The US Air Force is currently developing a new silo-based ICBM, known as the Ground Based Strategic Deterrent (GBSD). The missile will be designed to last until 2075, and in addition to incorporating new technologies, will also involve significant upgrades to the related silos and launch control facilities. Current estimates published by the US Air Force for the cost of the GBSD are some $62 billion (by way of comparison, the total Russian military budget is approximately $65 billion).
Even this high cost is disputed by the Department of Defense’s Cost Assessment and Program Evaluation (CAPE) office, which projects the actual cost of the GBSD to be between $85 and 100 billion. One of the major reasons for this discrepancy lies in the fact that the United States has not designed a new ICBM since the 1970’s, with the MX Peacekeeper. The final contract for the GBSD is expected to be let in September 2020, although as the only bidder, Northrop Grumman, Inc. is expected to be the awardee. This fact alone makes the CAPE estimate seem overly conservative—Northrop Grumman has developed a well-earned reputation in defense industry circles for projects it is involved in coming in over budget and behind schedule. Based upon current examples of contractual cost overruns, the GBSD costs could skyrocket to $200 billion or, and this number does not incorporate the negative impact on defense procurement resulting from the failure of Congress to pass a defense budget on time, making long-term procurement decisions impossible and further driving up the cost.
The GBSD is but one of a range of modernization programs being planned by the US, involving every aspect of its strategic nuclear triad. These programs, which include new manned strategic bombers and new missile-carrying submarines, are expected to cost more than $1.2 trillion over the course of the next 30 years—and these are conservative estimates. Given the spectacular budgetary inefficiencies in the US defense procurement system today, it is almost certain that any new strategic nuclear weapons system, whether it be an ICBM, SLBM or manned bomber, will cost the US taxpayer far more than originally planned, and more than likely perform far less than originally designed.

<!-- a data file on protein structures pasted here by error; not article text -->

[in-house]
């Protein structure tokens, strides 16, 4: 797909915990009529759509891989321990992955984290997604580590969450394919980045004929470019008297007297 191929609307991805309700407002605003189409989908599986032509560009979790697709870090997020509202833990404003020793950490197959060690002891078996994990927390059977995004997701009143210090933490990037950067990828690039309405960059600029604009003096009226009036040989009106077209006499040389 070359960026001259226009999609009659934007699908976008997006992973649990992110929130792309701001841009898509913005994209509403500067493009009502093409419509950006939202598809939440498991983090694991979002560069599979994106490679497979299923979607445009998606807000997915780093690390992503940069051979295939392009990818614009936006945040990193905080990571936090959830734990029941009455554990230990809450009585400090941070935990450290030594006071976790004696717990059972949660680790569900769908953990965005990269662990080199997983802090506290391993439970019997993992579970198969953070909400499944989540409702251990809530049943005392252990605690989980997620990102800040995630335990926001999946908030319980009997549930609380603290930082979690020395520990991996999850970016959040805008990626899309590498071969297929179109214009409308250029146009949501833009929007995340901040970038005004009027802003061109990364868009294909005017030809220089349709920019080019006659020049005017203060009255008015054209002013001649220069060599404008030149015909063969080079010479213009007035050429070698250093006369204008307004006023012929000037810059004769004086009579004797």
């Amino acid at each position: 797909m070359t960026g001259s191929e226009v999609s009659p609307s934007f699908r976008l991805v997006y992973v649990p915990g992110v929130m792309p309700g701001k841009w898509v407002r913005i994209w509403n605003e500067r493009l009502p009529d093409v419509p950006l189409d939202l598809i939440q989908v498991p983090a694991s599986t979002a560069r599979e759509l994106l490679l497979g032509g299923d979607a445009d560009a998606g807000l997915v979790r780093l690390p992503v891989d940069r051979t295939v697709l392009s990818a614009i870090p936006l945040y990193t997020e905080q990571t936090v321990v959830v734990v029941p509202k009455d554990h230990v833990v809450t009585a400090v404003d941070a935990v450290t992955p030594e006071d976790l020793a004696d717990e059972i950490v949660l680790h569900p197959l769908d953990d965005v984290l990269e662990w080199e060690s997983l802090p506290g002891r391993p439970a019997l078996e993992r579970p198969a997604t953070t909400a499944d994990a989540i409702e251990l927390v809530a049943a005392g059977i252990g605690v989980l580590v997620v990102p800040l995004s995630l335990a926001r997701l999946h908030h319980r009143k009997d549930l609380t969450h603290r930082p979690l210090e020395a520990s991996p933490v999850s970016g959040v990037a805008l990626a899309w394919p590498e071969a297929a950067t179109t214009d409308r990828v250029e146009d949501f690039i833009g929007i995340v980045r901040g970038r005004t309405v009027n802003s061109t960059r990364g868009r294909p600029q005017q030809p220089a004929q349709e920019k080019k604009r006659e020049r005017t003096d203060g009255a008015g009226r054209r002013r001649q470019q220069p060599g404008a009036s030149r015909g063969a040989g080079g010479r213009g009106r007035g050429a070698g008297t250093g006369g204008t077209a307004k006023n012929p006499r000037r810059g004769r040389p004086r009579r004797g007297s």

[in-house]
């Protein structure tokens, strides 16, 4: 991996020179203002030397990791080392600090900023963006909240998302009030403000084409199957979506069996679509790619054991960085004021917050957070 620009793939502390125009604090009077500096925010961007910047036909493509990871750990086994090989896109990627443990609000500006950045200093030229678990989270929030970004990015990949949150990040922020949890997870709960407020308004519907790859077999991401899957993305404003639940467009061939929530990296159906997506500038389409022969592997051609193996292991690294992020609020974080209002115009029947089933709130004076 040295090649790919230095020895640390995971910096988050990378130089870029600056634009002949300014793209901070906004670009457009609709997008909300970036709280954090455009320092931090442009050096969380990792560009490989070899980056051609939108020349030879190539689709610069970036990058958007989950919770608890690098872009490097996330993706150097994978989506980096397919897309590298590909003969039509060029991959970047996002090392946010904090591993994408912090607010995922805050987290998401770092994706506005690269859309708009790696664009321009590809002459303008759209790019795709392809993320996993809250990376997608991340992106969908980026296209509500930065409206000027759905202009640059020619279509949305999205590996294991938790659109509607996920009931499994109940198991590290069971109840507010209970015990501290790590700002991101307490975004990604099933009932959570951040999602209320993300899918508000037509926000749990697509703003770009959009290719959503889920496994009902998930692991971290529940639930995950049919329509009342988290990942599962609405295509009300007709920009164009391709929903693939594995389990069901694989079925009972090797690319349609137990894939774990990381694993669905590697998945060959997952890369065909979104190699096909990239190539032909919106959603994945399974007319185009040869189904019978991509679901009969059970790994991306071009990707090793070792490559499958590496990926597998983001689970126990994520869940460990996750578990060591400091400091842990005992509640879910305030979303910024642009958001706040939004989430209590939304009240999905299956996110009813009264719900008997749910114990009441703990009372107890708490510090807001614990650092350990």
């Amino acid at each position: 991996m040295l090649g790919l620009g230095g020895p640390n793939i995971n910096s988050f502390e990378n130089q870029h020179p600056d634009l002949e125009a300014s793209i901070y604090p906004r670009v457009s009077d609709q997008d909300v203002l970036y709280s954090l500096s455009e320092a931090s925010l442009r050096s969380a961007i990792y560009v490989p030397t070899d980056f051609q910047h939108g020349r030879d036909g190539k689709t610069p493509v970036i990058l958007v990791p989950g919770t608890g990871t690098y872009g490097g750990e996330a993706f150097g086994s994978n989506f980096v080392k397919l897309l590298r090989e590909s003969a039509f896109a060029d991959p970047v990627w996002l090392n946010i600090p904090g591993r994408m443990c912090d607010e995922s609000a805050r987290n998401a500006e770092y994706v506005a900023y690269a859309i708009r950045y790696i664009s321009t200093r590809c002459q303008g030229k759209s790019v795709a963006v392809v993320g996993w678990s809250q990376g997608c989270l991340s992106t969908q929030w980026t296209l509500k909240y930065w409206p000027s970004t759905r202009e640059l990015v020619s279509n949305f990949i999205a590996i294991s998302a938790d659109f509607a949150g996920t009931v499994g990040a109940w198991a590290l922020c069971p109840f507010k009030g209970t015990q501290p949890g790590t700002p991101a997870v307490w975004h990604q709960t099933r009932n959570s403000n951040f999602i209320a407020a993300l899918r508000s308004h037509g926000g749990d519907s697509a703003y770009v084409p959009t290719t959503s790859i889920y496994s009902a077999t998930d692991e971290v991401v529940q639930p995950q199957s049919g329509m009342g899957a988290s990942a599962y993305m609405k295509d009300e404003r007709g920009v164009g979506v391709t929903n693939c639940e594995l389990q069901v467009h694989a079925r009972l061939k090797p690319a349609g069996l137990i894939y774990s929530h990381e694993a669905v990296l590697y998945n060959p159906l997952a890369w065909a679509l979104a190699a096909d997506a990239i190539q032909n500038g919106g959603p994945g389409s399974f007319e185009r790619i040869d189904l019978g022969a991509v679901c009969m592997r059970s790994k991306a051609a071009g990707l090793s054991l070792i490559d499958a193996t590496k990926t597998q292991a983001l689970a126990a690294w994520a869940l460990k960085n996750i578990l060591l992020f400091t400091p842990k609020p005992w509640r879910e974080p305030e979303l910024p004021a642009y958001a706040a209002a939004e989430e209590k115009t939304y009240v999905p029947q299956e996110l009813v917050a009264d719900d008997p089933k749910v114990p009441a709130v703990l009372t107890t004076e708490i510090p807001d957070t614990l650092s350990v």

Marshall Billingslea can bluster all he wants about spending an adversary into oblivion. The reality is that the US is not prepared, politically or economically, to engage in any new arms race predicated on open-ended budgetary support.
In the Cold War, it was the Soviet Union playing catch-up to US superiority in the field of ballistic missile technology. Today the tables have been turned. Any arms race will find the US operating from a disadvantage right out of the gate, with Russia already fielding the kind of fifth-generation missiles the US has yet to design, let alone produce.
Billingslea is right about one thing—if the US were to engage in an arms race with an adversary where cost was not a limiting factor, the result would, in fact, be oblivion. But the victim would be the US, not Russia or China.
By Scott Ritter